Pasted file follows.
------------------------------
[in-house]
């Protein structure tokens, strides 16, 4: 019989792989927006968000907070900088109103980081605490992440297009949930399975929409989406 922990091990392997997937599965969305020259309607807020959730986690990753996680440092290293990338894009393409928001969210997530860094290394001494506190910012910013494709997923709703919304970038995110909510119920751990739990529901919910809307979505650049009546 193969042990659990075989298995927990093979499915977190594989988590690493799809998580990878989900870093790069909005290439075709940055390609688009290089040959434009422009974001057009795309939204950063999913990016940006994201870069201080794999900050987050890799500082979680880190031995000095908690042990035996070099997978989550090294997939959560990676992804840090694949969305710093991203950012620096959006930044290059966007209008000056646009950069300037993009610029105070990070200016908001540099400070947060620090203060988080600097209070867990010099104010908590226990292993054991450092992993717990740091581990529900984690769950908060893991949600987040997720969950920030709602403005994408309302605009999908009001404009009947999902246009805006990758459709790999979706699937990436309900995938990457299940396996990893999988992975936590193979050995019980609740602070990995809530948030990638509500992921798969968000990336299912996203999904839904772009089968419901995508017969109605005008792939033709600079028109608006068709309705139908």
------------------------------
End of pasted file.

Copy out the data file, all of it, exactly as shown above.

[in-house]
């Protein structure tokens, strides 16, 4: 019989792989927006968000907070900088109103980081605490992440297009949930399975929409989406 922990091990392997997937599965969305020259309607807020959730986690990753996680440092290293990338894009393409928001969210997530860094290394001494506190910012910013494709997923709703919304970038995110909510119920751990739990529901919910809307979505650049009546 193969042990659990075989298995927990093979499915977190594989988590690493799809998580990878989900870093790069909005290439075709940055390609688009290089040959434009422009974001057009795309939204950063999913990016940006994201870069201080794999900050987050890799500082979680880190031995000095908690042990035996070099997978989550090294997939959560990676992804840090694949969305710093991203950012620096959006930044290059966007209008000056646009950069300037993009610029105070990070200016908001540099400070947060620090203060988080600097209070867990010099104010908590226990292993054991450092992993717990740091581990529900984690769950908060893991949600987040997720969950920030709602403005994408309302605009999908009001404009009947999902246009805006990758459709790999979706699937990436309900995938990457299940396996990893999988992975936590193979050995019980609740602070990995809530948030990638509500992921798969968000990336299912996203999904839904772009089968419901995508017969109605005008792939033709600079028109608006068709309705139908």